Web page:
A year ago, I visited Pilot Gold's projects in Turkey. One is a copper-gold porphyry; the other is a gold-silver epithermal system. Both were very attractive and had great technical success and great drill results. The stock went from $1.30 last year to $2.40 in January 2013. Then, it got knocked down to about $0.71. After the shenanigans of last week, it was up to $1.10 and it's back below $1 now.
It's important for your readers to understand that the decline in shares since January has not been rational. Nor has it been manipulation or shorting. It's been hedge funds and gold mutual funds being forced to sell shares. Often, they sold the best projects just because they could. They needed cash and sold everything they could to raise it.
TGR: Where is Pilot Gold's focus, in Turkey or Nevada?
BM: It's focused on both locations and all three projects. The company's joint venture with Teck Resources Ltd. (TCK:TSX; TCK:NYSE) on the big porphyry project in Turkey is in a holding pattern. It's not attractive at $3/lb copper, but it's very attractive at $4/lb copper.
The company is drilling the heck out of the TV Tower project and Kinsley Mountain. It has plenty of cash and an incredible ability to raise money.
TGR: What else did you see in Nevada, Bob?
BM: There are three projects in the Walker Lane Trend, which runs parallel to the Nevada/California/Arizona border, between Las Vegas and Reno. The Comstock Lode and Round Mountain gold mines are both in the Walker Lane Trend.
I visited Star Gold Corp. (SRGZ:OTCQB), which is extremely tightly held. The company is moving forward with production plans for 2016. The repetitive drill-and-raise-money approach has proven to be a flawed business model. Star Gold's management wants to get into production. The company has 250 Koz gold that can be heap leached.
One of my suggestions to management was that the company needed to be a little more liquid so people could buy and sell. I hope it will do that. The company is doing a $1M placement now. I think it will do fine.
I also visited Walker River Resources Corp. (WRR:TSX.V). Its Lapon Canyon high-grade gold project had been privately held for about 70 years, and nothing had been done in that time. The company went public in July 2012. Walker River has good grades and a good technical team. It has a very tight share structure and very small number of shares.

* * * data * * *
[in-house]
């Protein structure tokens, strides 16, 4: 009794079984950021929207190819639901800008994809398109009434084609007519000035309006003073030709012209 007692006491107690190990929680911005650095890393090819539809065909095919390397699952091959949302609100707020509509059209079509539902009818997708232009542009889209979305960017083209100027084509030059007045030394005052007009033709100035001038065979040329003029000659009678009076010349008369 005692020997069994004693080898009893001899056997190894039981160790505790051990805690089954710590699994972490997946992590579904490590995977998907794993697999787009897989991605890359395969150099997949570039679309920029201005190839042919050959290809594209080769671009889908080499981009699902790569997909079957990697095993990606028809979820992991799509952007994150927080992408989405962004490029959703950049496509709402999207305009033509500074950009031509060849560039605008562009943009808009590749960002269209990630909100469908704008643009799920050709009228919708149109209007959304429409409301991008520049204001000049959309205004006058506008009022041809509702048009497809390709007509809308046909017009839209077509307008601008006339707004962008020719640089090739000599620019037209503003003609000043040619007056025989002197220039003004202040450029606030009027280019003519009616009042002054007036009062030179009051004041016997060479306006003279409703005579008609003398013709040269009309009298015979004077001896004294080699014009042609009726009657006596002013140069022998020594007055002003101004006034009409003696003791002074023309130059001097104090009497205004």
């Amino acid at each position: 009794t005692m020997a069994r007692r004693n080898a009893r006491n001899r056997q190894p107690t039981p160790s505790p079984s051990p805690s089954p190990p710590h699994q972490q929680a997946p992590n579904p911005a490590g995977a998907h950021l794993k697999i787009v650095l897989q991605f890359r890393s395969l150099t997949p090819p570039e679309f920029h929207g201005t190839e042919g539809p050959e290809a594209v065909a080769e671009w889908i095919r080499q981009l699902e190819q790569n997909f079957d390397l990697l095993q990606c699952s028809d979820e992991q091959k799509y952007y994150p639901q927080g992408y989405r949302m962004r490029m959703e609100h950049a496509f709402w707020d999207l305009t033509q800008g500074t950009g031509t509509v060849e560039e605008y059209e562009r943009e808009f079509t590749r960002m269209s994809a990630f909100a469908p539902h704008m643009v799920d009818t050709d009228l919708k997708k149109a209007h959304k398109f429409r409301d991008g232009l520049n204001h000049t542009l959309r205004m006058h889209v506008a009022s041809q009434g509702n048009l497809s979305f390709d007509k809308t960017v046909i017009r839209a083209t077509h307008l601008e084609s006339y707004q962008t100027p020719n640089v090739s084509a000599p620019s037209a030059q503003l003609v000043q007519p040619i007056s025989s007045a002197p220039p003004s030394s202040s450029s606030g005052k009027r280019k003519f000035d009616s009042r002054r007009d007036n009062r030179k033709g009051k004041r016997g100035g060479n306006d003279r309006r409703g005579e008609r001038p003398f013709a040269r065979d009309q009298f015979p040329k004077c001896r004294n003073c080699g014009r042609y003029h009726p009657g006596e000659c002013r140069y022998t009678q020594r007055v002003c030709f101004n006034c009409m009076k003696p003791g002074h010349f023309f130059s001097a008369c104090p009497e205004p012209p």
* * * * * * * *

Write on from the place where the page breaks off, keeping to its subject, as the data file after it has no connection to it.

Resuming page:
Star Gold is going after the low-grade, bulk tonnage and Walker River is going after the high-grade vein structures. I think both will succeed. Both are focused on production.
TGR: How will companies in these historic areas succeed when others couldn't before? Is it new technology? Is it the price of gold?
BM: Both Walker River and Star Gold are projects that have never been drill tested.
At Round Mountain, the most gold is found in type 2 rock, which is volcanic tuffs, similar to a sponge. It's very easy rock to leach. The liquid containing the gold goes through the rock and the gold that's left is very easy to mine.
Star Gold has a bigger percentage of type 2 rock than Round Mountain, which makes the company attractive. I like the idea of getting into production cheaply. The company has a very loyal, very tight group of shareholders. The only proviso is that the stock will be very difficult to buy.
Walker River, on the other hand, has about 15M shares outstanding, selling for about $0.15/share. It easily has tenbagger potential and it is easy to buy and sell.
TGR: Anything else in Nevada?
BM: I talked to the technical team from NuLegacy Gold Corporation (NUG:TSX.V). It is near Elko and has a joint venture with Barrick Gold Corp. (ABX:TSX; ABX:NYSE). NuLegacy has 70% of the project; Barrick 30%. NuLegacy has $5M to spend in a certain period of time. The company has spent about half and has produced very attractive results.
Management has to figure out a strategic issue: Does it want Barrick to back in or not? If Barrick backs in, Barrick will have to spend three times what NuLegacy spent; it will have to spend $15M in a five-year period and NuLegacy would get a 30% carried interest to production. In effect, NuLegacy would get a free ride. From a strategic point of view that's brilliant; Barrick puts the mine into production and NuLegacy gets 30%.
The problem is that NuLegacy could go for several years with no news for investors. That hurts the share price. The alternative is for NuLegacy to drill some areas that are not that good to discourage Barrick, in which case NuLegacy would get 70%.
NuLegacy gets a homerun at 70% or 30%. How aggressively the company drills is the technical issue right now.
TGR: I visited there a year ago and the big topic of conversation was being in a trend with visual lines of sight to working gold mines. There are many trends in Nevada; are they turning out to be good indicators of where gold is being found?
BM: In Star Gold's case, absolutely, but that's not always true.
Walker Lane is hundreds of miles long. Ninety percent of it doesn't hold much, but 10% holds something very, very good.
TGR: Are you following other Nevada companies?
BM: There is Comstock Mining Inc. (LODE:NYSE.MKT), which continues to produce. The company is growing, adding to its resource. It produces 25 Koz of gold equivalent. It needs to increase that to do something for the shareholders.
TGR: What about outside Nevada?
BM: Resource nationalization has produced some interesting results. Gold companies deliberately, and mistakenly, underestimated their costs of production. When countries like Mongolia, Tanzania, Peru, Bolivia and Ecuador saw the gold price hit $1,900/oz, they reacted by saying, "These companies are making so much money, we need to take a big chunk of it." As a result, there have been tens of billions of dollars in write-offs.
Kinross Gold Corp. (K:TSX; KGC:NYSE) wrote off $2.3B in Ecuador because the Ecuadorean government demanded 80% of the project. Kinross said that it funds 100% of the mine, so if it gives 80% to the government, it can't make any money. The government didn't budge. Kinross walked away. That was a smart move on its part.
TGR: Which countries not experiencing resource nationalization would you rather be in?
BM: The location of a resource is increasingly important. The top three safest jurisdictions in order are probably Canada, Mexico and the U.S.